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Nick Brignola was one of the most robust baritone sax players and could burn with the best of them. Even though he usually took a back seat to Gerry Mulligan or Pepper Adams in popularity polls, he was starting to see more of the limelight before he died of cancer in 2002, drawing in more fans and critical acclaim (though he always had a decent share of both). A good example of what one would encounter in a club can be found on his latest Reservoir Music release, Things Ain’t What They Used to Be: Last Set at Sweet Basil (RSR CD 174), recorded in 1992. Nick is in fine form, not only on baritone, but also alto, soprano and clarinet. (He also had a fine tenor sound.) The record under consideration here is a followup to Live at Sweet Basil: First Set (RSD CD 125).
The opening strains of the title cut set the stage for the set, Nick blowing a hearty blues on the Ellington standard. Speaking of blues, the leader wails on soprano on “Blues for Phyllis.” “You Go To My Head” is done as a samba, with Brignola showing a bouncy, playful side. He was at home in any jazz style – a great soloist with interesting things to say. “In So Many Words” shows his sweet side, and “In Your Own Sweet Way” has the deep baritone caressing a ballad then taking the song into a mid-tempo adventure. At its most bluesy or most screaming, Brignola’s work is uplifting and exhilarating.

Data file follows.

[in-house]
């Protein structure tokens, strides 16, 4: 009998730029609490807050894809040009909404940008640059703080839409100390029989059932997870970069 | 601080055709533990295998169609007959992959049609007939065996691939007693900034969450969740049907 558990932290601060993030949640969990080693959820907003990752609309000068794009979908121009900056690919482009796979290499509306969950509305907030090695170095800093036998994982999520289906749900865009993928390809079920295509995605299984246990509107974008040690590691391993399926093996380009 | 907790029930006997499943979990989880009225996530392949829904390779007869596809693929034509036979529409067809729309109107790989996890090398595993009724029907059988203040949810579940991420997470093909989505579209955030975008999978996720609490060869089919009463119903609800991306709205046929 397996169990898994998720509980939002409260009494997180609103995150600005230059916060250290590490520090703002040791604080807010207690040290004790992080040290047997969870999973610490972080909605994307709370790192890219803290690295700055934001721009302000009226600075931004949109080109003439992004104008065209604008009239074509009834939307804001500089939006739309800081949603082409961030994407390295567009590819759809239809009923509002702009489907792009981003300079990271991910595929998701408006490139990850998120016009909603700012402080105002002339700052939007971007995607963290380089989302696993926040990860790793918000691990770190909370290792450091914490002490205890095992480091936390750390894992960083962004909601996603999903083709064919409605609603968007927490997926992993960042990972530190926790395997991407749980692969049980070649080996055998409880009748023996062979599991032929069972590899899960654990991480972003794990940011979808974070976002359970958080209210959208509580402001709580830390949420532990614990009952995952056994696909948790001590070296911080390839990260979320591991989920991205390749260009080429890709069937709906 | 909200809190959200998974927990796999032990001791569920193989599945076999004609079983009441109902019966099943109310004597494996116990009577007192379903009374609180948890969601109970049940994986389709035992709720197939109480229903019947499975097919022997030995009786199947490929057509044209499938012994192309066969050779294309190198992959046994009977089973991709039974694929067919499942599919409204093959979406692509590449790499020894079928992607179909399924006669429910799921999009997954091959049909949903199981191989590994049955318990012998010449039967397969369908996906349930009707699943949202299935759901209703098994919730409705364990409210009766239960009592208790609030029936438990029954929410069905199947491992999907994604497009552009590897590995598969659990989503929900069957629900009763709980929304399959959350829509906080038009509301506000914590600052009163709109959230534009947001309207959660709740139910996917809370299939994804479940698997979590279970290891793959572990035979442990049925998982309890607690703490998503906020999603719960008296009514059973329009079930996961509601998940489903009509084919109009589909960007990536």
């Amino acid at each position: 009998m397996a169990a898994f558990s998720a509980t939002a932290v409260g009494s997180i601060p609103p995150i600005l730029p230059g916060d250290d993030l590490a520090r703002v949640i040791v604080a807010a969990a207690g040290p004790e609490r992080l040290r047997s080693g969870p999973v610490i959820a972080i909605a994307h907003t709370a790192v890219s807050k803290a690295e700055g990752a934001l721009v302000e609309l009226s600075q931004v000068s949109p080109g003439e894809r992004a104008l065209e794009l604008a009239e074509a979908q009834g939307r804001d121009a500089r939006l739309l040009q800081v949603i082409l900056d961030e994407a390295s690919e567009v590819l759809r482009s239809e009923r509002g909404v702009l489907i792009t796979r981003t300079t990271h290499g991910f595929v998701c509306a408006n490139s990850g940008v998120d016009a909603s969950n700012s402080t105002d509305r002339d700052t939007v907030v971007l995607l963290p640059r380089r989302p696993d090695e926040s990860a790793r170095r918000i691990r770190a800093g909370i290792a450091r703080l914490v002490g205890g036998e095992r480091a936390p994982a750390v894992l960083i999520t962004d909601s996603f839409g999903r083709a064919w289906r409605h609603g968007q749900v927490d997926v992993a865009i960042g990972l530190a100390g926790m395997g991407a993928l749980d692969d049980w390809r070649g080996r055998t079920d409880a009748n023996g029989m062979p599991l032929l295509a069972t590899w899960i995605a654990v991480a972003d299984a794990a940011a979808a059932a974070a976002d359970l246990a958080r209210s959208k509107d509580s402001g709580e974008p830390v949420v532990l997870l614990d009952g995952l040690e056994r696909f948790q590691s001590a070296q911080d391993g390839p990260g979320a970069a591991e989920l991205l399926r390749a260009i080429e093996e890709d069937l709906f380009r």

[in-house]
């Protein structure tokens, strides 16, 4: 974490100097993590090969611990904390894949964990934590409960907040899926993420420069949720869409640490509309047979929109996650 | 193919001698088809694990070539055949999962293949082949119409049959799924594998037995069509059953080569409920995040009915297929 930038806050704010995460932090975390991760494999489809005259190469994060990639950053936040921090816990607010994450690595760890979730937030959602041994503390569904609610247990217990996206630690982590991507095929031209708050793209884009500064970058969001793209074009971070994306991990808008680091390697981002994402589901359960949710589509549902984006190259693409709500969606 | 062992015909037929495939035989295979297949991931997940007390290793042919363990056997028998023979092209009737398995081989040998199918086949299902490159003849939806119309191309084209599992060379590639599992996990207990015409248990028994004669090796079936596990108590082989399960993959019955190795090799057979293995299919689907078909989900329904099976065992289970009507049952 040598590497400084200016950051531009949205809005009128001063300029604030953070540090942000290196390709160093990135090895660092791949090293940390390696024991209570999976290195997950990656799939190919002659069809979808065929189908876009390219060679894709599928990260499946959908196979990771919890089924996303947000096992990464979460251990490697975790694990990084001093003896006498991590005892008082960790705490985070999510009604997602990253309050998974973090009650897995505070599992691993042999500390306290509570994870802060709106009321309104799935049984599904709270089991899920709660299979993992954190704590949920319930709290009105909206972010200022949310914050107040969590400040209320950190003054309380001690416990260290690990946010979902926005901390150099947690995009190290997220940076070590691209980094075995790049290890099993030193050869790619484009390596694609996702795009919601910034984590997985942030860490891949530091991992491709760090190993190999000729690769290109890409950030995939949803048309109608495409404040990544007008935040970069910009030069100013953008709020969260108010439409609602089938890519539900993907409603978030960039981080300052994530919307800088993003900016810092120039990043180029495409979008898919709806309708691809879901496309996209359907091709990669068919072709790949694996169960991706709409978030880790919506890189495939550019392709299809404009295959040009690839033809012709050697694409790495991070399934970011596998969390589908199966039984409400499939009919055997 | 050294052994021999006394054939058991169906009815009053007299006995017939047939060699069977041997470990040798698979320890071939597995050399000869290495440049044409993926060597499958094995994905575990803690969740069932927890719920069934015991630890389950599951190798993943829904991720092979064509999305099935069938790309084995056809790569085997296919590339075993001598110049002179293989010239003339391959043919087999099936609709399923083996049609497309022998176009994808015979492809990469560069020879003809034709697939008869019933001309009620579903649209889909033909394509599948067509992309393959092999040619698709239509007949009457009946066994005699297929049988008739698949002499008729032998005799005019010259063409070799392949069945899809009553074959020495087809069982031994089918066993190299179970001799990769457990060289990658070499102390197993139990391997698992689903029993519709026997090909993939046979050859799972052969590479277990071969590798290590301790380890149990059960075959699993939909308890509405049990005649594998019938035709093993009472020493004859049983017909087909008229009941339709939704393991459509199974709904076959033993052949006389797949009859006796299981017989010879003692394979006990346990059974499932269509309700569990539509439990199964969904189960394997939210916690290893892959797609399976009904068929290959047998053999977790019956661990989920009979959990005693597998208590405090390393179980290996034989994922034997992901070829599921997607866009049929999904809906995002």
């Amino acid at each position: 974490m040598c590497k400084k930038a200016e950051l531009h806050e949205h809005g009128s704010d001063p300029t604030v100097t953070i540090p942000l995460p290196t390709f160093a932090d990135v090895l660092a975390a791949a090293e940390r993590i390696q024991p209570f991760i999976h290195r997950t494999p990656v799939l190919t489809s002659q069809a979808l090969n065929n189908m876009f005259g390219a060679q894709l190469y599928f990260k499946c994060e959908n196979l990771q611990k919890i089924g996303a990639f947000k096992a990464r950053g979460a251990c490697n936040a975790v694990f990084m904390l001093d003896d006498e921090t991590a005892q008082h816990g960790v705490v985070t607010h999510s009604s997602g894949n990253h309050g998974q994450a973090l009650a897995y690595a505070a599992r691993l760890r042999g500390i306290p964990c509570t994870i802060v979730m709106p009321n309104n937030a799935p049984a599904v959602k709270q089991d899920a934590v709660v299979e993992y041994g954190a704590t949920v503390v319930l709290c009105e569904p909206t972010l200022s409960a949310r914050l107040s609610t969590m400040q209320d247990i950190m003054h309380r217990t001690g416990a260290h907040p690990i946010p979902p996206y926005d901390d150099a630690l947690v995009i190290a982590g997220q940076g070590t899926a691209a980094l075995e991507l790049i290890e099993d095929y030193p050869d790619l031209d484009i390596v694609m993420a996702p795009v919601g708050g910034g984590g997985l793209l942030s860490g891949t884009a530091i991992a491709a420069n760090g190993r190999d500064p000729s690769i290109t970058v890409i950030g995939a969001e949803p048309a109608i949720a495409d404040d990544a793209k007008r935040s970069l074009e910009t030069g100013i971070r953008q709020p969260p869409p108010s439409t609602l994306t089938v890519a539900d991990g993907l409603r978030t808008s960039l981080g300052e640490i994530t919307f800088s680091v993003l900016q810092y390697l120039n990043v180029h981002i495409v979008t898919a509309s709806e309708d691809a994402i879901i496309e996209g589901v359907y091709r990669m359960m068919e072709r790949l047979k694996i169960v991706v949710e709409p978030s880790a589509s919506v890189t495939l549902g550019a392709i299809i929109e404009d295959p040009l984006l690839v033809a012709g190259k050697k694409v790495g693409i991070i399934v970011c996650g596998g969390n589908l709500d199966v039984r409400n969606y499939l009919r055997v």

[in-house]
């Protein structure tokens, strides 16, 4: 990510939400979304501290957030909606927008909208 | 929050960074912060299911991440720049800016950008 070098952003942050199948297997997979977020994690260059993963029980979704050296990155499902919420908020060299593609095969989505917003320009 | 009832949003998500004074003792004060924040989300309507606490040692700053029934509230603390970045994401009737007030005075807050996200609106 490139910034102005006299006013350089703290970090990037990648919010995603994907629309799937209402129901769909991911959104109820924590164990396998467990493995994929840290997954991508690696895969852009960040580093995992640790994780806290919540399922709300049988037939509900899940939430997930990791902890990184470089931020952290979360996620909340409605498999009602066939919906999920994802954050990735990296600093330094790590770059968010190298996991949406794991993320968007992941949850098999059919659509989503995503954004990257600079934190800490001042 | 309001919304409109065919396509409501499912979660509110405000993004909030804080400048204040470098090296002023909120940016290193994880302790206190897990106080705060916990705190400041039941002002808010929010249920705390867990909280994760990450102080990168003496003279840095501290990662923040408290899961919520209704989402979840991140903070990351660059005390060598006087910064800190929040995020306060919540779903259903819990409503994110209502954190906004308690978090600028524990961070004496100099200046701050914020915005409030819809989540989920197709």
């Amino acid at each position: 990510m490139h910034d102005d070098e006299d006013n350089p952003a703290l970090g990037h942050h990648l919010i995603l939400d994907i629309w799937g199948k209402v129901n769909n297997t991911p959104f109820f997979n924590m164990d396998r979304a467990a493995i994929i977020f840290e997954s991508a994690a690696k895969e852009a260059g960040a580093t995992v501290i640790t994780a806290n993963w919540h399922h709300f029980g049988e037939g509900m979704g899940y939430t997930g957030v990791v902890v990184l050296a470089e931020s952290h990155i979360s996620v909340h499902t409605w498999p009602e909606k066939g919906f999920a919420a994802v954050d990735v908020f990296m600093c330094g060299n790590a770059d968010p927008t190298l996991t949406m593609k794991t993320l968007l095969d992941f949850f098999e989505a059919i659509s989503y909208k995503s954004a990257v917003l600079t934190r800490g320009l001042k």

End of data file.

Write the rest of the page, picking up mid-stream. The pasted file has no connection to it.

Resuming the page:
Pianist Mike Holober, who wrote three of the seven tunes on the album, is crisp and swinging throughout and the rhythm is held nicely by drummer, Dick Berk, a longtime friend of the sax man; and bassist rich Syracuse, a fellow Upstate New Yorker who often played with Brignola.
Seeing Brignola in concert was always a pleasure and he played strongly, unfaltering, right up until he bowed out because of ill health. He put his heart into each time, enjoying the music and the musicians he surrounded himself with. This live Sweet Basil set conveys that easily and naturally, like Brignola’s playing.
Track Listing: Things Ain
Personnel: Nick Brignola, baritone, alto, soprano saxophones, clarinet; Mike Holober, piano; Rich Syracuse, bass; Dick Berk, drums.
I grew up listening to mainstream '70s rock then ended up on the staff at the college paper at San Diego State, and volunteered to review heavy metal LPs. My second semester, the music editor dropped a Fenton Robinson LP on my desk, Night Flight. You like metal; they play guitar--he plays guitar, the editor told me
I grew up listening to mainstream '70s rock then ended up on the staff at the college paper at San Diego State, and volunteered to review heavy metal LPs. My second semester, the music editor dropped a Fenton Robinson LP on my desk, Night Flight. You like metal; they play guitar--he plays guitar, the editor told me. If we don't run a review, Alligator Records is going to stop servicing us.
Night Flight opened up a whole new world for me--the blues led me, inevitably, to Basie, who led to Duke, who led to Mingus, who led to Miles, who led to ...